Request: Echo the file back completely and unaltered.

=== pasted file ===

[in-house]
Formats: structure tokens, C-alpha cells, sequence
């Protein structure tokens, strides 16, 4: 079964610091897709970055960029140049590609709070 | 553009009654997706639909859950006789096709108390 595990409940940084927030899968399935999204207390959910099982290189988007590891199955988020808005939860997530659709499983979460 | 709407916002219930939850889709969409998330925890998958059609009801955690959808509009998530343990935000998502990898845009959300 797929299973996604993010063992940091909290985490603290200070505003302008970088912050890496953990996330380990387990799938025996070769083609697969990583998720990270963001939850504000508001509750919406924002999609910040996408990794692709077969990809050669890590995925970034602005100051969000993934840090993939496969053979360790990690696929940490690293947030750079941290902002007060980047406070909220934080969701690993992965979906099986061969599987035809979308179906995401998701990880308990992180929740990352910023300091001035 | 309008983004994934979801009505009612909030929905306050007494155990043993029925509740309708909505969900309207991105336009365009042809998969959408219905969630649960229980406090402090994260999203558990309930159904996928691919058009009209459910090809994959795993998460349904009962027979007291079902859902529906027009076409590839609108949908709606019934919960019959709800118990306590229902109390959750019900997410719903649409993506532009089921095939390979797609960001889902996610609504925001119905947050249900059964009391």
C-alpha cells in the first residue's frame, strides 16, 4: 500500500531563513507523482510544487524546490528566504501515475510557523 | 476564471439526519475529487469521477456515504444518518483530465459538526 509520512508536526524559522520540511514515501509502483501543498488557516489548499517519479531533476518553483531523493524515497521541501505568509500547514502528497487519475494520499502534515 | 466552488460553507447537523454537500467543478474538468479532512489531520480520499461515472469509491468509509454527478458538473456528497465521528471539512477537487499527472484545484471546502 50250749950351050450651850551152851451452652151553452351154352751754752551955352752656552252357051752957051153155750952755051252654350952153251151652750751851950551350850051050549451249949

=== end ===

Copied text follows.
[in-house]
Formats: structure tokens, C-alpha cells, sequence
């Protein structure tokens, strides 16, 4: 079964610091897709970055960029140049590609709070 | 553009009654997706639909859950006789096709108390 595990409940940084927030899968399935999204207390959910099982290189988007590891199955988020808005939860997530659709499983979460 | 709407916002219930939850889709969409998330925890998958059609009801955690959808509009998530343990935000998502990898845009959300 797929299973996604993010063992940091909290985490603290200070505003302008970088912050890496953990996330380990387990799938025996070769083609697969990583998720990270963001939850504000508001509750919406924002999609910040996408990794692709077969990809050669890590995925970034602005100051969000993934840090993939496969053979360790990690696929940490690293947030750079941290902002007060980047406070909220934080969701690993992965979906099986061969599987035809979308179906995401998701990880308990992180929740990352910023300091001035 | 309008983004994934979801009505009612909030929905306050007494155990043993029925509740309708909505969900309207991105336009365009042809998969959408219905969630649960229980406090402090994260999203558990309930159904996928691919058009009209459910090809994959795993998460349904009962027979007291079902859902529906027009076409590839609108949908709606019934919960019959709800118990306590229902109390959750019900997410719903649409993506532009089921095939390979797609960001889902996610609504925001119905947050249900059964009391």
C-alpha cells in the first residue's frame, strides 16, 4: 500500500531563513507523482510544487524546490528566504501515475510557523 | 476564471439526519475529487469521477456515504444518518483530465459538526 509520512508536526524559522520540511514515501509502483501543498488557516489548499517519479531533476518553483531523493524515497521541501505568509500547514502528497487519475494520499502534515 | 466552488460553507447537523454537500467543478474538468479532512489531520480520499461515472469509491468509509454527478458538473456528497465521528471539512477537487499527472484545484471546502 50250749950351050450651850551152851451452652151553452351154352751754752551955352752656552252357051752957051153155750952755051252654350952153251151652750751851950551350850051050549451249949